Horde already has been generating composer manifest files for quite a while. Unfortunately, they were thin wrappers around the existing pear channel. The original generator even took all package information from the pear manifest file (package.xml) and converted it. Which means, it relied on a working pear installation. I wrote an alternative implementation which directly converts from .horde.yml to composer.json – Calling the packages by their composer-native names. As horde packages have not been released on packagist yet, the composer manifest also includes repository links to the relevant git repository. This should later be disabled for releases and only turned on in master/head scenarios. Releases should be pulled from packagist authority, which is much faster and less reliant on existing repository layouts. https://github.com/horde/components/pull/3

To address the open points, composer needs to be amended. I currently generate the manifests using package types “horde-library” and “horde-application” – I also added a package type “horde-theme” for which no precedent exists yet. Composer doesn’t understand these types unless one adds an installer plugin https://github.com/maintaina-com/installers. Once completed and accepted, this should be upstreamed into composer/installers. The plugin currently handles installing apps to appropriate places rather than /vendor/ – however, I think we should avoid having a super-special case “horde-base” and default to installing apps directly below the project dir. Horde base should also live on the same hierarchy. This needs some additional tools and autoconfiguration to make it convenient. Still much way to go.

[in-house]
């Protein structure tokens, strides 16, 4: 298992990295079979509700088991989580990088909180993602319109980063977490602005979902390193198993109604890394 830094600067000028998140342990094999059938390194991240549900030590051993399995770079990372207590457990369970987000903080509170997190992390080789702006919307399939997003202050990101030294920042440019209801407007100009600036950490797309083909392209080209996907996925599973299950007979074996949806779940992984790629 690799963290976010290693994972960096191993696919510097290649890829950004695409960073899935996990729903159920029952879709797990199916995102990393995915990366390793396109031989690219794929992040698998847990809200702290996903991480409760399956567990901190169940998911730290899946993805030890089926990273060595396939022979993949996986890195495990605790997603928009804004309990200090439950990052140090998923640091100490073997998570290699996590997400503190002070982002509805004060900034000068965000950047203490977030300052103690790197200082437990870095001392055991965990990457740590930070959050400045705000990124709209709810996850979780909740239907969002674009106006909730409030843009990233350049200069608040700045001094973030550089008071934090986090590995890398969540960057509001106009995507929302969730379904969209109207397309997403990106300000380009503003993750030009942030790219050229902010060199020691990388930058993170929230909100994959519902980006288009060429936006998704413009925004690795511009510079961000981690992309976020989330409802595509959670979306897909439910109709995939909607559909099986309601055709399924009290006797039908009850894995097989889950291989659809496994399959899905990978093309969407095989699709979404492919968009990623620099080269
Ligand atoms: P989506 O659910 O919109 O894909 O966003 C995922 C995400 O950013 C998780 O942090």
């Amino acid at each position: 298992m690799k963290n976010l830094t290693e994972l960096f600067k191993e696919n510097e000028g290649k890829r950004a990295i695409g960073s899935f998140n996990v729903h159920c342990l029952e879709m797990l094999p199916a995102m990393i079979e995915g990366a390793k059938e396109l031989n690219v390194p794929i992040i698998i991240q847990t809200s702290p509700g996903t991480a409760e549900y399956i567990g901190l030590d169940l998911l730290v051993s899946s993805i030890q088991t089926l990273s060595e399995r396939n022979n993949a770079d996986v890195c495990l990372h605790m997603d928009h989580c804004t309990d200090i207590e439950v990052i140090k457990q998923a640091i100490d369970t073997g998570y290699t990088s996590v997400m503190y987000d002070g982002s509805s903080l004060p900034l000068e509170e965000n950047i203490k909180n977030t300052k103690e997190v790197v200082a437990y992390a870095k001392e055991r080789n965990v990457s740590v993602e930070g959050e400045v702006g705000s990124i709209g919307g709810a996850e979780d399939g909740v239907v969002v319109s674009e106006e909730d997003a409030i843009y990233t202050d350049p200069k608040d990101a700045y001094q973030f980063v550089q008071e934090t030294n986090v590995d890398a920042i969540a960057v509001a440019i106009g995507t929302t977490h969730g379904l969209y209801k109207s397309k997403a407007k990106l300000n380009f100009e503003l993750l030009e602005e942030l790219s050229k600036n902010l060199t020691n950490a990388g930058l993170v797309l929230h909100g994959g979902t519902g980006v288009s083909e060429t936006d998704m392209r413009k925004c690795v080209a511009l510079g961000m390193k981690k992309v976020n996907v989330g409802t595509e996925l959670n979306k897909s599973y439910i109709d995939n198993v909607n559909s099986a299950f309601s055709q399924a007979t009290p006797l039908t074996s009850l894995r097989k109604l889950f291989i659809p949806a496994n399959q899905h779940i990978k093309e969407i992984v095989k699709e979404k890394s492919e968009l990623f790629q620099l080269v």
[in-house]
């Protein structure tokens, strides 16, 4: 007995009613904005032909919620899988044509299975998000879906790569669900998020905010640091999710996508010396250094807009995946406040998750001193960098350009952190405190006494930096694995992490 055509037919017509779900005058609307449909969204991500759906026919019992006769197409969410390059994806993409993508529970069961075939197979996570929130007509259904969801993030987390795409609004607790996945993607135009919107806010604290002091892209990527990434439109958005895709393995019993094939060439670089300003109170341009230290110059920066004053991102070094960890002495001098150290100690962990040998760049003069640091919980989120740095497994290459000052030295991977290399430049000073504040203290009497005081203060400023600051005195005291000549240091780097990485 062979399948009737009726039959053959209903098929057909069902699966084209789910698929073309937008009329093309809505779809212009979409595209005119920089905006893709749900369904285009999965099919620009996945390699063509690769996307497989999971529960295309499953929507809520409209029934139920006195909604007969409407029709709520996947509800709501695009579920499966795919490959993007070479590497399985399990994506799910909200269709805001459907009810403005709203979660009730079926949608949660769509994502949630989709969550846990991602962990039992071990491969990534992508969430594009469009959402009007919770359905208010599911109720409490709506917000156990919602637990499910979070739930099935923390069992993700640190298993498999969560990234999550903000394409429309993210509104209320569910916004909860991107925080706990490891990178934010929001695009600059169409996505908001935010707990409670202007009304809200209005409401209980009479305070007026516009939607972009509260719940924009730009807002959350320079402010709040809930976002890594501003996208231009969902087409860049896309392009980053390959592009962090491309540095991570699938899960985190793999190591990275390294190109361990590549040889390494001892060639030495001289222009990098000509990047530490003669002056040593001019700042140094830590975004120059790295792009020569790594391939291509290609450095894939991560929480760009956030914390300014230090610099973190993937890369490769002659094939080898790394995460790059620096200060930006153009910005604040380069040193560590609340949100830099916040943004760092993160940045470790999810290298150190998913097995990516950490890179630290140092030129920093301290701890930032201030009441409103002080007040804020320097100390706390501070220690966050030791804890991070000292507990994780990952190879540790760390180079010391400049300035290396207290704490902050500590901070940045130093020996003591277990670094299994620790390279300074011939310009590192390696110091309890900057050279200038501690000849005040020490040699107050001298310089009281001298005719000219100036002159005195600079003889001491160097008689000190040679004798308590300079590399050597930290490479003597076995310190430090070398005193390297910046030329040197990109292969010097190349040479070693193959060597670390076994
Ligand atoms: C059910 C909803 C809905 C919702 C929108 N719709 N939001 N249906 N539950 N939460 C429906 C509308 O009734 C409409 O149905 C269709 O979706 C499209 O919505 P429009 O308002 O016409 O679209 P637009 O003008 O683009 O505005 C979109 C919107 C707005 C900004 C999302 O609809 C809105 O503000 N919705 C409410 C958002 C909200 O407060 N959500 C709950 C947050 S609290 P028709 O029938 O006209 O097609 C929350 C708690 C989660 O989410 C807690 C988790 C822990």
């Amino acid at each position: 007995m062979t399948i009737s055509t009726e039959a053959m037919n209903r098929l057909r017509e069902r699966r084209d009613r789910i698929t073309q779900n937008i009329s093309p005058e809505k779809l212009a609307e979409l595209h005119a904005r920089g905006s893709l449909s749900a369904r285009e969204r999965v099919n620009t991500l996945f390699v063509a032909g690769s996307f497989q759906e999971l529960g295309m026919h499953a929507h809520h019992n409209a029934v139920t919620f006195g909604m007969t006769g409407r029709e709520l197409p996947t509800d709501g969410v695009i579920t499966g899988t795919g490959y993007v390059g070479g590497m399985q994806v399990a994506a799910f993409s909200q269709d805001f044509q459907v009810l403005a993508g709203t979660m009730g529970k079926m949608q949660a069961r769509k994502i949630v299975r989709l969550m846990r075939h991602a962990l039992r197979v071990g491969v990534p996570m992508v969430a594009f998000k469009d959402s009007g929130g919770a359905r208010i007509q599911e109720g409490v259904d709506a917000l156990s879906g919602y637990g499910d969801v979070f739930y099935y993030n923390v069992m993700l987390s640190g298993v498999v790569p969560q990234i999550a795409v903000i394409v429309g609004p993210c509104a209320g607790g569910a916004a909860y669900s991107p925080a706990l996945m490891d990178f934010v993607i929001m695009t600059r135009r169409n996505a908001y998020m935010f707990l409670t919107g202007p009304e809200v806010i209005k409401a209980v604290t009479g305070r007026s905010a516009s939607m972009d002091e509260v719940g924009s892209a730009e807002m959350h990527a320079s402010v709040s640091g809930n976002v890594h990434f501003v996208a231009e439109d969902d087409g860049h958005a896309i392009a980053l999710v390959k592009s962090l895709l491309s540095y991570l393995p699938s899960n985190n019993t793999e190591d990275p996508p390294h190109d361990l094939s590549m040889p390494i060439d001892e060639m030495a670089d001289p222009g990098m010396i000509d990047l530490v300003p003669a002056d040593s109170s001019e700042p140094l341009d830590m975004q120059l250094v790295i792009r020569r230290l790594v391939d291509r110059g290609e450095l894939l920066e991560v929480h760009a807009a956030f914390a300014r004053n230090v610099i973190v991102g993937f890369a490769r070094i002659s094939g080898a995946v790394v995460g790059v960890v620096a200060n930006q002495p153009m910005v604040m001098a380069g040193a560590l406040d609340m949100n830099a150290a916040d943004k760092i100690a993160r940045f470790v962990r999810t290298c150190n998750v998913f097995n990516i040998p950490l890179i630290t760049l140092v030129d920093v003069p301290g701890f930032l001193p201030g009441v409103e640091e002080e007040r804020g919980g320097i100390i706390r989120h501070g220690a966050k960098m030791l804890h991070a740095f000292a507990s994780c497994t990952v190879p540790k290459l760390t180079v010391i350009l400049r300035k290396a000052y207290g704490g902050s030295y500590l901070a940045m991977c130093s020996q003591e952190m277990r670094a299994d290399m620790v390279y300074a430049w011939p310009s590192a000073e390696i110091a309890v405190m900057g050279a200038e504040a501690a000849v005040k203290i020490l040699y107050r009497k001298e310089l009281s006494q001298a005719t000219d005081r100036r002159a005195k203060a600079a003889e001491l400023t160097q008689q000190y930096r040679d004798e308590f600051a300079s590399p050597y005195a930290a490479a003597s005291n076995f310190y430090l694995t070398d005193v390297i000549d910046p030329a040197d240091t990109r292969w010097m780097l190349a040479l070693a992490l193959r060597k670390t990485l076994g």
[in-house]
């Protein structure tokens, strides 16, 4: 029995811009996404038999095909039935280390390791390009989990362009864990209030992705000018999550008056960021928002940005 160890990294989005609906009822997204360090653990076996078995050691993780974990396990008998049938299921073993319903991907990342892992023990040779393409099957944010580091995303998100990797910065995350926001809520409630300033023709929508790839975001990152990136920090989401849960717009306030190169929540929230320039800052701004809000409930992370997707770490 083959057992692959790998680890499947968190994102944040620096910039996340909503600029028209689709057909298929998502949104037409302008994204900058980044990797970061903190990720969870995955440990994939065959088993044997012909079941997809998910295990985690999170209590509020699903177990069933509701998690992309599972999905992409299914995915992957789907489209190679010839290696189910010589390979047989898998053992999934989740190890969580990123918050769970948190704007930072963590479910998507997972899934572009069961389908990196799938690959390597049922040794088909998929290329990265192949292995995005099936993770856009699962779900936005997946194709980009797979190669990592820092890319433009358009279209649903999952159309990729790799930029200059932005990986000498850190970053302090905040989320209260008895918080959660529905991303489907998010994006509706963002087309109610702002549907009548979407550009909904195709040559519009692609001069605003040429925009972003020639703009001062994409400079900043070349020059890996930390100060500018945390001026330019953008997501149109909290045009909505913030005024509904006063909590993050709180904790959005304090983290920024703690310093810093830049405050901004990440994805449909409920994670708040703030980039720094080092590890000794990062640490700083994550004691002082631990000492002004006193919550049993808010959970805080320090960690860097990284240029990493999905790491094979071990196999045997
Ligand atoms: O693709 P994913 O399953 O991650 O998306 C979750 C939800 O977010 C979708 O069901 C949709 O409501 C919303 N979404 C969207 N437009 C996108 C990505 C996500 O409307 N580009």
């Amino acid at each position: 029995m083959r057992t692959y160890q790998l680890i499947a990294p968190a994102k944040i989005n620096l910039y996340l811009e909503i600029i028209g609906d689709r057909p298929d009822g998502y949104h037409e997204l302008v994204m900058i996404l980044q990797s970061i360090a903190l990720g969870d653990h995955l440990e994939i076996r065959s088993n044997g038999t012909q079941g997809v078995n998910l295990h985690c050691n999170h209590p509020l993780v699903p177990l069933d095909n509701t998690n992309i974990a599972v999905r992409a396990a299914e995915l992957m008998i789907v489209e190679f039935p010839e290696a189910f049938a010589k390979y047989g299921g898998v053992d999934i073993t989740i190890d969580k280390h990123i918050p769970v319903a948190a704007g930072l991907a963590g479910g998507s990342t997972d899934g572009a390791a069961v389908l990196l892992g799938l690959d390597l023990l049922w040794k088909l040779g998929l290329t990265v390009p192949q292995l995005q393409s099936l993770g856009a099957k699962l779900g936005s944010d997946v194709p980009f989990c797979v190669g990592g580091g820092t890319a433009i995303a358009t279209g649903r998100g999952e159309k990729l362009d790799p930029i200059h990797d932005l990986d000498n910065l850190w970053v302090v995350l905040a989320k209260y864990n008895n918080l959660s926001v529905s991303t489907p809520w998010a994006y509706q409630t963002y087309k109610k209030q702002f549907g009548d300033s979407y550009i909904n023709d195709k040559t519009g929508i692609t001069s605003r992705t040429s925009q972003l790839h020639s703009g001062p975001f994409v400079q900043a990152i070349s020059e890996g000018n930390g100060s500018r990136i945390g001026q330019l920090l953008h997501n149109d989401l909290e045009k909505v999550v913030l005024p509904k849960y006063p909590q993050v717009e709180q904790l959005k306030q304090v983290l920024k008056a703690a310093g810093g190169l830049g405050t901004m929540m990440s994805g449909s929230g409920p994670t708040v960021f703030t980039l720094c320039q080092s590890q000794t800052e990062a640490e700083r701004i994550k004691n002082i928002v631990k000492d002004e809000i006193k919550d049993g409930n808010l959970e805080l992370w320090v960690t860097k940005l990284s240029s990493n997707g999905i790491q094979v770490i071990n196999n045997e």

That said, I don’t think pear support should be dropped anytime soon. It’s the most sensible way for distribution packaging php software. As long as we can bear the cost involved in keeping it up, we should try.

bookmark_borderhorde trustr – A new horde CA app step by step

Trustr is my current project to create a simple certificate management app.
I decided that it is just about the right scope to demonstrate a few things about application development in Horde 5.

I have not made any research if the name is already occupied by some other software. Should any problems arise, please contact me and we will find a good solution. I just wanted to start without losing much time on unrelated issues.

My goals as of now:

– Keep everything neat, testable, fairly decoupled and reusable. The core logic should be exportable to a separate library without much change. There won’t be any class of static shortcut methods pulling stuff out of nowhere. Config and registry are only accessed at select points, never in the deeper layers.